CDP: World’s Largest Companies Ignore Water Withdrawal Risks

by | Mar 22, 2019

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CDP: World’s Largest Companies Ignore Water Withdrawal Risks

(Photo Credit: Brad Helmink on Unsplash)

A CDP analysis of corporate water withdrawal published today shows that the world’s largest companies are using more of the resource despite greater awareness of the risks. The new study looked at water data from nearly 800 publicly listed companies representing $18 trillion.

Called Treading Water, the analysis found that 75% of companies report exposure to substantive water risks, up from 70% in 2015, but during the same period there has been a nearly 50% rise in companies reporting higher water withdrawals. The highest withdrawals occurred for companies operating in Asia and Latin America as well as in the following sectors: food, beverage and agriculture, manufacturing, and mineral extraction, CDP said.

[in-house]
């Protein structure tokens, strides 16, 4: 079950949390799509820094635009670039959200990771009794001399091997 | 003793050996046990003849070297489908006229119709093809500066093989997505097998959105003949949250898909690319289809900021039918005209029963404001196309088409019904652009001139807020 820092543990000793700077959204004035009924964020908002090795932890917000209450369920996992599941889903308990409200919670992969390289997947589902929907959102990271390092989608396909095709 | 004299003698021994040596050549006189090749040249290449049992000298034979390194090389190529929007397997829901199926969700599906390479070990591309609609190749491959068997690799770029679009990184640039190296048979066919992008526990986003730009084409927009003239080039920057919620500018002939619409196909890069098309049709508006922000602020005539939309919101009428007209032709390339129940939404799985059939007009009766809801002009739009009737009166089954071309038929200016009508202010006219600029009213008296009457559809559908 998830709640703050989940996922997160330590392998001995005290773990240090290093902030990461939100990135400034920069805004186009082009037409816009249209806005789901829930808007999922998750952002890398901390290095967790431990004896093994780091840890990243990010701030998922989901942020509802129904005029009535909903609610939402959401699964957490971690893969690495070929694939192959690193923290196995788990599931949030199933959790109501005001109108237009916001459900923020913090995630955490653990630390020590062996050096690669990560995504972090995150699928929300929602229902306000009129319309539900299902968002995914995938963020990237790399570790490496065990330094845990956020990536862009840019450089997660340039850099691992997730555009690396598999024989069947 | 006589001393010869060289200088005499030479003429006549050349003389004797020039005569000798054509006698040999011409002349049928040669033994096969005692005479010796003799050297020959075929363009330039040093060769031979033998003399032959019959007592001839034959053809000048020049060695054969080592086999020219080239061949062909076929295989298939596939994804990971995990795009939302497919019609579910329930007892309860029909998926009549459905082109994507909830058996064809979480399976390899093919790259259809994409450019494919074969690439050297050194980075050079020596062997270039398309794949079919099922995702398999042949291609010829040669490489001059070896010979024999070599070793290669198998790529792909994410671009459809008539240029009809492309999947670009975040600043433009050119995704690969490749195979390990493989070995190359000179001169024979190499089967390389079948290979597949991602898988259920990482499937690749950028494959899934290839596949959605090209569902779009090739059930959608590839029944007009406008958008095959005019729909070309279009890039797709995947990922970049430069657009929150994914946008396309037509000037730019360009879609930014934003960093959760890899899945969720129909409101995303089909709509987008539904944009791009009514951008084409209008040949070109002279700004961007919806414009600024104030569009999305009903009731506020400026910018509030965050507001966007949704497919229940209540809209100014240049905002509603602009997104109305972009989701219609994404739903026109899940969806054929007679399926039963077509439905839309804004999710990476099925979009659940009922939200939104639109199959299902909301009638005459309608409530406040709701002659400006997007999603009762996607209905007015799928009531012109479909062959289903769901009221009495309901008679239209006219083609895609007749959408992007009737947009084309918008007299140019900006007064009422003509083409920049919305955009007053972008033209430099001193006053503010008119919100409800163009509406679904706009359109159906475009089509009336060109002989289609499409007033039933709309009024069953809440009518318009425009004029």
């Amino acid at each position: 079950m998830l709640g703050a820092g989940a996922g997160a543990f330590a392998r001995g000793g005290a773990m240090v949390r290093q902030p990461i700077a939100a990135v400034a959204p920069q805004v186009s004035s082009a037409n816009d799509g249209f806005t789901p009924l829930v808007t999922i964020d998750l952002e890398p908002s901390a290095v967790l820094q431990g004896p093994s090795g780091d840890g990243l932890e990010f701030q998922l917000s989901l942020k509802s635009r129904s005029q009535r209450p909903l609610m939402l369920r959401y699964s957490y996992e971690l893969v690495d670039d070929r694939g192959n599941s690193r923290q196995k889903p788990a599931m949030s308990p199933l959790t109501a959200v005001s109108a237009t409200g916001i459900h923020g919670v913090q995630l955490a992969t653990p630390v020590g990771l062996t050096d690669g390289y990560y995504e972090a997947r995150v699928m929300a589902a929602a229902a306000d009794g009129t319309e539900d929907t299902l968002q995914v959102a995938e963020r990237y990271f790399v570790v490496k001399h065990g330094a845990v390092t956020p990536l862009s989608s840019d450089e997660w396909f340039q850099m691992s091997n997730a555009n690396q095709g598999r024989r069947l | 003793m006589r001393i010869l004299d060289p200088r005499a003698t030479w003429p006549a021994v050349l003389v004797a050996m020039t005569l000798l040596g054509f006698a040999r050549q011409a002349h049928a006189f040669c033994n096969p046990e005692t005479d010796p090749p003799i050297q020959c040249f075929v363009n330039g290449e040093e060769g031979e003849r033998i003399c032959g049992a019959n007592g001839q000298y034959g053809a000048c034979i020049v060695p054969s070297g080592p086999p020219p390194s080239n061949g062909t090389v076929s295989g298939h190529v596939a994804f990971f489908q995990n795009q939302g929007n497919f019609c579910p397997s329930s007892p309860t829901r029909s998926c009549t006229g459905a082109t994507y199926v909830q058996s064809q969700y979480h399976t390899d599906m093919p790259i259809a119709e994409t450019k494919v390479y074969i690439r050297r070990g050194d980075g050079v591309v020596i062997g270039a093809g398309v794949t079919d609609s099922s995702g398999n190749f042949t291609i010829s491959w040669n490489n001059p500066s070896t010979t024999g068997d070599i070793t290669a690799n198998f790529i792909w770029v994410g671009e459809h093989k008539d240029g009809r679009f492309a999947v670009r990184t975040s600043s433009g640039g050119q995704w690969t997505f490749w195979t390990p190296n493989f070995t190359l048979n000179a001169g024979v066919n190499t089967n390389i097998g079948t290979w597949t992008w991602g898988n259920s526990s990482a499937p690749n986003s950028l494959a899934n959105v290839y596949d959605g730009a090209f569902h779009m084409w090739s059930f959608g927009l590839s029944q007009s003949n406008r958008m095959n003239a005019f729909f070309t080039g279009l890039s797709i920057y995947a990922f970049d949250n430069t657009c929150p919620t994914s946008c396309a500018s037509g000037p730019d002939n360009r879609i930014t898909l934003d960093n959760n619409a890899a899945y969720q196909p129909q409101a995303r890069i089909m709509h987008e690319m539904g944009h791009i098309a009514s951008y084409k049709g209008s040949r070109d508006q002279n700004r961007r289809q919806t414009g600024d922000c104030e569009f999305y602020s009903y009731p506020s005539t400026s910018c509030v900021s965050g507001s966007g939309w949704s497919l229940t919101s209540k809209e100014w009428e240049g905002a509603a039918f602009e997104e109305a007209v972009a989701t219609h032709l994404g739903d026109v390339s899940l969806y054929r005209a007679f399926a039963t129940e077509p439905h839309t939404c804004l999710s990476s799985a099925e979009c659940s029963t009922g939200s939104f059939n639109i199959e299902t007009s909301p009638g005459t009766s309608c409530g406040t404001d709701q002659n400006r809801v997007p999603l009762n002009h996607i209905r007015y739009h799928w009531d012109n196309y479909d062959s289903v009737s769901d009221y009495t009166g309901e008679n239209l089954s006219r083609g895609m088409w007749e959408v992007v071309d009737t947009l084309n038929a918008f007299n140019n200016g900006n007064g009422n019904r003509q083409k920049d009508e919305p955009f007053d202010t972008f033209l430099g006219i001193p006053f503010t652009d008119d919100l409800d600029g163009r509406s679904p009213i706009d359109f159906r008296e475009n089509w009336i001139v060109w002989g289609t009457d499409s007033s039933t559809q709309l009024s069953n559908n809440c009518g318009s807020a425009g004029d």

Water risks have the potential to disrupt production, damage brands, and even cause companies to lose their license to operate in a region, according to the nonprofit global environmental disclosure platform.

Other takeaways from Treading Water:

  • Only 31% of companies in high-impact sectors have incentives in place for C-suite executives on water-related issues.
  • Retail was the worst performing and least transparent of all the sectors analyzed, outstripping the fossil fuel sector for the first time.
  • Companies reported $38 billion in water-related financial losses last year.

Despite the enormous scale of the water withdrawal problem, several companies showed enough progress to rank at the top of CDP’s Water Security A List for 2018. They included AstraZeneca, Diageo, L’Oréal, and Microsoft. These companies demonstrated that they regularly assess their water risk exposure and implemented a strategic response to those risks, the nonprofit said.

Still, many organizations fail to incentivize better water issue management.

“The companies reporting to CDP are responsible for a huge proportion of global water use and pollution,” said Cate Lamb, director of water security at CDP. “While many of their practices and procedures currently contribute to the depletion of freshwater resources, these companies could also hold the key to a water secure future. This transition is full of possibility and opportunity — to succeed, those companies that affect our water, must work to protect it.”

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